Rather than exploiting native copper or copper ores as in Southwest Asia, the earliest copper objects in Central, Northern and Western Europe were smelted from oxidic and sulphidic ores and appear concurrently with other forms of metal exploitation, including silver cupellation
in Sardinia by the early fourth millennium BC (Lo Schiavo et al.
Martyn felt the piece should include appropriate symbolism so his design depicts the structure of the Palladium atom, vibrantly coloured flames to represent the traditional cupellation
method of fire assaying and a typical "read out" from an X Ray fluorescence machine which uses the latest technology to assay pieces prior to hallmarking.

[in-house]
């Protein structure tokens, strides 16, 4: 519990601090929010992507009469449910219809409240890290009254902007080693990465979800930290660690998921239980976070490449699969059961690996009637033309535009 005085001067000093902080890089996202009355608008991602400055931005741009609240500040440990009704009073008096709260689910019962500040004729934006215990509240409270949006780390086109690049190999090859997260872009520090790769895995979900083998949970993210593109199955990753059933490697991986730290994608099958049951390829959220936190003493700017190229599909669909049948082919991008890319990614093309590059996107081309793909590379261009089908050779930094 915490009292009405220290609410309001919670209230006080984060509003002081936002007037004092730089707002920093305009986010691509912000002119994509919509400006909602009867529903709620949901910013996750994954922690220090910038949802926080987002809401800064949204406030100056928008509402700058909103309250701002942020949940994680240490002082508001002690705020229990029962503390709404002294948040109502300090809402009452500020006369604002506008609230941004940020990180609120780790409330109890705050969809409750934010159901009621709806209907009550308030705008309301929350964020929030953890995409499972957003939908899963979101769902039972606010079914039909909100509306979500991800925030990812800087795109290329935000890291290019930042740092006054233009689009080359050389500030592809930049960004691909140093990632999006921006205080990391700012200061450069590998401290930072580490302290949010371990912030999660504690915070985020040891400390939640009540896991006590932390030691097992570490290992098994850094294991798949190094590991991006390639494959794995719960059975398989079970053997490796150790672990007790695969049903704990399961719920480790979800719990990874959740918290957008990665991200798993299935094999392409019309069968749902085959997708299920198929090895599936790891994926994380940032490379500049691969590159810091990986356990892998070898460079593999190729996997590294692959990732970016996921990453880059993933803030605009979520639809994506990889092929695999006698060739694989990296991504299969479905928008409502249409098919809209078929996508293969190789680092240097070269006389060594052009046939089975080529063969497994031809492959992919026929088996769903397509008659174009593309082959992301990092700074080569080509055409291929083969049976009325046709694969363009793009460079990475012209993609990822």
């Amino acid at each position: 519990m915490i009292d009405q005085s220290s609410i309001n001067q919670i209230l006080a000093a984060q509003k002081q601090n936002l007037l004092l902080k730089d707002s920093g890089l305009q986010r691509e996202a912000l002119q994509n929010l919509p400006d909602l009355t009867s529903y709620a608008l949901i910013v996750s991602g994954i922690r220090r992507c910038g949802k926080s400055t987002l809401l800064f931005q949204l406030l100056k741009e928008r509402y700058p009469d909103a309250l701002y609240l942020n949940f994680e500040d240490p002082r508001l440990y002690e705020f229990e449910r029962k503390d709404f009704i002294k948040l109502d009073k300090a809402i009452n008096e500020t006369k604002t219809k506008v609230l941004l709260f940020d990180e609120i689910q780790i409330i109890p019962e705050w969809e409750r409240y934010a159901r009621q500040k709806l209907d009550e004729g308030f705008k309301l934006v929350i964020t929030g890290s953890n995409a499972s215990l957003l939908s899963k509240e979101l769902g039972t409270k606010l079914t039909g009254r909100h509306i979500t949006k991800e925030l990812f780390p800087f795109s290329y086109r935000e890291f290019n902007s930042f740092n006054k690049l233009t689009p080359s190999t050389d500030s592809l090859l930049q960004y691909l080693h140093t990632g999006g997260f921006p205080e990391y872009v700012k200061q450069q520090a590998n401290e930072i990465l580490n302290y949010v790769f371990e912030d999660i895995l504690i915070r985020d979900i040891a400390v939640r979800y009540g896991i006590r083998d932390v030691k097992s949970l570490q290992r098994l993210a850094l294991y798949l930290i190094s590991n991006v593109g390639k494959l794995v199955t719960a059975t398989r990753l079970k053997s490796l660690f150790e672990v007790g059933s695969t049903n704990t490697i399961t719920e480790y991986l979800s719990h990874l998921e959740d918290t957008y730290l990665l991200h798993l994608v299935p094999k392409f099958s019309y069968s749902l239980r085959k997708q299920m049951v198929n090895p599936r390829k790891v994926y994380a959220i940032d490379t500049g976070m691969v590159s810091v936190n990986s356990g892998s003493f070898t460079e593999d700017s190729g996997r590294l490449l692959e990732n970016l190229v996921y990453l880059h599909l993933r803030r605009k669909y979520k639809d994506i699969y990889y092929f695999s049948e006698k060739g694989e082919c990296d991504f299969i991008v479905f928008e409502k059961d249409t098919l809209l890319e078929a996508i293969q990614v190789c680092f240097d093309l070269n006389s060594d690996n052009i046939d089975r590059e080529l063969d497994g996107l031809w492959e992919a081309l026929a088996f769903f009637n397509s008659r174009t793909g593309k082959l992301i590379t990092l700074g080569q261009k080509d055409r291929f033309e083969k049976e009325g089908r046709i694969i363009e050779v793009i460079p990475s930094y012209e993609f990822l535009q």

Consider Leibniz's definition of gold: "gold is a metal which resists cupellation
and is insoluble in aqua fortis; that is a distinct idea, for it gives the criteria or definition of gold.
We have observed that the unique poly-metallic nature of the El Capitan deposit results in significant slag and/or cupellation
losses when using lead collection fire assay, and the oxide nature of the deposit does not lend itself well to the application of nickel sulfide fire assays techniques typically used in sulfide PGM deposits.
In north-east Wales (Clwyd), by contrast, the majority of mines (including all of those surveyed for the project) lie within the Flintshire/Denbighshire orefield, where veins of lead and zinc ores (not 'silver ores', at least at macroscopic level--the silver is an impurity in the lead ore, recovered by cupellation
from the smelted lead) are hosted by gently-dipping carboniferous limestone, forming upland pasture with a reasonable amount of settlement.